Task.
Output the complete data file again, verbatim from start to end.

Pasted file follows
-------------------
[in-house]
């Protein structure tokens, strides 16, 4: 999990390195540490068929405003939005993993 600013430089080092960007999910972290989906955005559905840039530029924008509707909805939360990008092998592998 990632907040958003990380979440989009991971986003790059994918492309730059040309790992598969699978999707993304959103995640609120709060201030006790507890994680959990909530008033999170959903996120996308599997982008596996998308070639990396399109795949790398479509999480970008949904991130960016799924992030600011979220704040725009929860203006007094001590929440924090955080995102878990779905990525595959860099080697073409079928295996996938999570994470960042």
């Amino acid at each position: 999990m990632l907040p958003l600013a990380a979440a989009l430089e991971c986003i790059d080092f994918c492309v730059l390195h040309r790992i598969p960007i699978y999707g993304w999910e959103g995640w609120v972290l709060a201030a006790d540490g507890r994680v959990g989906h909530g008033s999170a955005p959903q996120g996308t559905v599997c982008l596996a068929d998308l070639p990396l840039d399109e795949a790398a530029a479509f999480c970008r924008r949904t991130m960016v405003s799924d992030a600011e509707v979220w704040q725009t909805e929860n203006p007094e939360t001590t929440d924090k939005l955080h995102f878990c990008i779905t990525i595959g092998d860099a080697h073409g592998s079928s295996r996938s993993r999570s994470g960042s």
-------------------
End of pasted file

[in-house]
């Protein structure tokens, strides 16, 4: 999990390195540490068929405003939005993993 600013430089080092960007999910972290989906955005559905840039530029924008509707909805939360990008092998592998 990632907040958003990380979440989009991971986003790059994918492309730059040309790992598969699978999707993304959103995640609120709060201030006790507890994680959990909530008033999170959903996120996308599997982008596996998308070639990396399109795949790398479509999480970008949904991130960016799924992030600011979220704040725009929860203006007094001590929440924090955080995102878990779905990525595959860099080697073409079928295996996938999570994470960042």
């Amino acid at each position: 999990m990632l907040p958003l600013a990380a979440a989009l430089e991971c986003i790059d080092f994918c492309v730059l390195h040309r790992i598969p960007i699978y999707g993304w999910e959103g995640w609120v972290l709060a201030a006790d540490g507890r994680v959990g989906h909530g008033s999170a955005p959903q996120g996308t559905v599997c982008l596996a068929d998308l070639p990396l840039d399109e795949a790398a530029a479509f999480c970008r924008r949904t991130m960016v405003s799924d992030a600011e509707v979220w704040q725009t909805e929860n203006p007094e939360t001590t929440d924090k939005l955080h995102f878990c990008i779905t990525i595959g092998d860099a080697h073409g592998s079928s295996r996938s993993r999570s994470g960042s």